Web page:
The Color of Plants on Other Worlds
On other worlds, plants could be red, blue, even black
By Nancy Y. Kiang
The prospect of finding extraterrestrial life is no longer the domain of science fiction or UFO hunters. Rather than waiting for aliens to come to us, we are looking for them. We may not find technologically advanced civilizations, but we can look for the physical and chemical signs of fundamental life processes: “biosignatures.” Beyond the solar system, astronomers have discovered more than 200 worlds orbiting other stars, so-called extrasolar planets. Although we have not been able to tell whether these planets harbor life, it is only a matter of time now. Last July astronomers confirmed the presence of water vapor on an extrasolar planet by observing the passage of starlight through the planet’s atmosphere. The world’s space agencies are now developing telescopes that will search for signs of life on Earth-size planets by observing the planets’ light spectra.
Photosynthesis, in particular, could produce very conspicuous biosignatures. How plausible is it for photosynthesis to arise on another planet? Very. On Earth, the process is so successful that it is the foundation for nearly all life. Although some organisms live off the heat and methane of oceanic hydrothermal vents, the rich ecosystems on the planet’s surface all depend on sunlight.
Photosynthetic biosignatures could be of two kinds: biologically generated atmospheric gases such as oxygen and its product, ozone; and surface colors that indicate the presence of specialized pigments such as green chlorophyll. The idea of looking for such pigments has a long history. A century ago astronomers sought to attribute the seasonal darkening of Mars to the growth of vegetation. They studied the spectrum of light reflected off the surface for signs of green plants. One difficulty with this strategy was evident to writer H. G. Wells, who imagined a different scenario in The War of the Worlds: “The vegetable kingdom in Mars, instead of having green for a dominant colour, is of a vivid blood-red tint.” Although we now know that Mars has no surface vegetation (the darkening is caused by dust storms), Wells was prescient in speculating that photosynthetic organisms on another planet might not be green.
Even Earth has a diversity of photosynthetic organisms besides green plants. Some land plants have red leaves, and underwater algae and photosynthetic bacteria come in a rainbow of colors. Purple bacteria soak up solar infrared radiation as well as visible light. So what will dominate on another planet? And how will we know when we see it? The answers depend on the details of how alien photosynthesis adapts to light from a parent star of a different type than our sun, filtered through an atmosphere that may not have the same composition as Earth’s.
In trying to figure out how photosynthesis might operate on other planets, the first step is to explain it on Earth. The energy spectrum of sunlight at Earth’s surface peaks in the blue-green, so scientists have long scratched their heads about why plants reflect green, thereby wasting what appears to be the best available light. The answer is that photosynthesis does not depend on the total amount of light energy but on the energy per photon and the number of photons that make up the light.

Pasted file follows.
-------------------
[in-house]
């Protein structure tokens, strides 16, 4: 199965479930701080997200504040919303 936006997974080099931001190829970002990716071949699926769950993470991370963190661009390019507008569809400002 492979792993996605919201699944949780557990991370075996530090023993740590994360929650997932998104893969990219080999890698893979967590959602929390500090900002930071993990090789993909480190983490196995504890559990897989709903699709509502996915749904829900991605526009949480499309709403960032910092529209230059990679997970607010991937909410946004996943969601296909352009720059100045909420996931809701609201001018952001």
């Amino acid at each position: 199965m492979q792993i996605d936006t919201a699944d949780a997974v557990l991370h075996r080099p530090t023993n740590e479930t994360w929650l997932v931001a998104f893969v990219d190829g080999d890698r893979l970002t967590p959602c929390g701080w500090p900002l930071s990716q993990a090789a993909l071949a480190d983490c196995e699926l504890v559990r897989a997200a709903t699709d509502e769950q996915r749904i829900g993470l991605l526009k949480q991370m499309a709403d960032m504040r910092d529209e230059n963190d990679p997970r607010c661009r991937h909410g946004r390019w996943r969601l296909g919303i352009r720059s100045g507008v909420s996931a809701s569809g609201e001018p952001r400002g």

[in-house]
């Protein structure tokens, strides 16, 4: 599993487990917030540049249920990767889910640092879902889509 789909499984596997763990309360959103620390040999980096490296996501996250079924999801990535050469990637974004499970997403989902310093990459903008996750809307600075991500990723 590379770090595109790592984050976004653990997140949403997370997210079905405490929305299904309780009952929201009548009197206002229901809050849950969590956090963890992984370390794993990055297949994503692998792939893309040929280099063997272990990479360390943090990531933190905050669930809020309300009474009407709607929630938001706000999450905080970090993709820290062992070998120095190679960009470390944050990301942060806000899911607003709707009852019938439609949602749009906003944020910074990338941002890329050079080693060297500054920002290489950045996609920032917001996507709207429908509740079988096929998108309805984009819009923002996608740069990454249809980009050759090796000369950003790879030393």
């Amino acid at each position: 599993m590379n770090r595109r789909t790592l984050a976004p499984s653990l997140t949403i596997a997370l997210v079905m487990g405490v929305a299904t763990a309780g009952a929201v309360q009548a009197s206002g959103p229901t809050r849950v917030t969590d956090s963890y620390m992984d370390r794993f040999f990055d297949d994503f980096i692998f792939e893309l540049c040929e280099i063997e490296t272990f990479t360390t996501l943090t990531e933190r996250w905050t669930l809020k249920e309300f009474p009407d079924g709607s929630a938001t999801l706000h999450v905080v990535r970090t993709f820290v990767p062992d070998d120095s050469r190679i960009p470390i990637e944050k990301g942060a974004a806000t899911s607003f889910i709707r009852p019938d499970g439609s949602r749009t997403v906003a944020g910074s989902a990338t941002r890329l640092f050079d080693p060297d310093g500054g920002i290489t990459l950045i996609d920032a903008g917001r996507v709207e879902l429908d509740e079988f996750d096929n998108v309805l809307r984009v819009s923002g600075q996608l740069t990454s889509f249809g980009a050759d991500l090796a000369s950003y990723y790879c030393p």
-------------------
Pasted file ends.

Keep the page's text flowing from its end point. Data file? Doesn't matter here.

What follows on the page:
Whereas blue photons carry more energy than red ones, the sun emits more of the red kind. Plants use blue photons for their quality and red photons for their quantity. The green photons that lie in between have neither the energy nor the numbers, so plants have adapted to absorb fewer of them.
The basic photosynthetic process, which fixes one carbon atom (obtained from carbon dioxide, CO2) into a simple sugar molecule, requires a minimum of eight photons. It takes one photon to split an oxygen-hydrogen bond in water (H2O) and thereby to obtain an electron for biochemical reactions. A total of four such bonds must be broken to create an oxygen molecule (O2). Each of those photons is matched by at least one additional photon for a second type of reaction to form the sugar. Each photon must have a minimum amount of energy to drive the reactions.
The way plants harvest sunlight is a marvel of nature. Photosynthetic pigments such as chlorophyll are not isolated molecules. They operate in a network like an array of antennas, each tuned to pick out photons of particular wavelengths. Chlorophyll preferentially absorbs red and blue light, and carotenoid pigments (which produce the vibrant reds and yellows of fall foliage) pick up a slightly different shade of blue. All this energy gets funneled to a special chlorophyll molecule at a chemical reaction center, which splits water and releases oxygen.
The funneling process is the key to which colors the pigments select. The complex of molecules at the reaction center can perform chemical reactions only if it receives a red photon or the equivalent amount of energy in some other form. To take advantage of blue photons, the antenna pigments work in concert to convert the high energy (from blue photons) to a lower energy (redder), like a series of step-down transformers that reduces the 100,000 volts of electric power lines to the 120 or 240 volts of a wall outlet. The process begins when a blue photon hits a blue-absorbing pigment and energizes one of the electrons in the molecule. When that electron drops back down to its original state, it releases this energy—but because of energy losses to heat and vibrations, it releases less energy than it absorbed.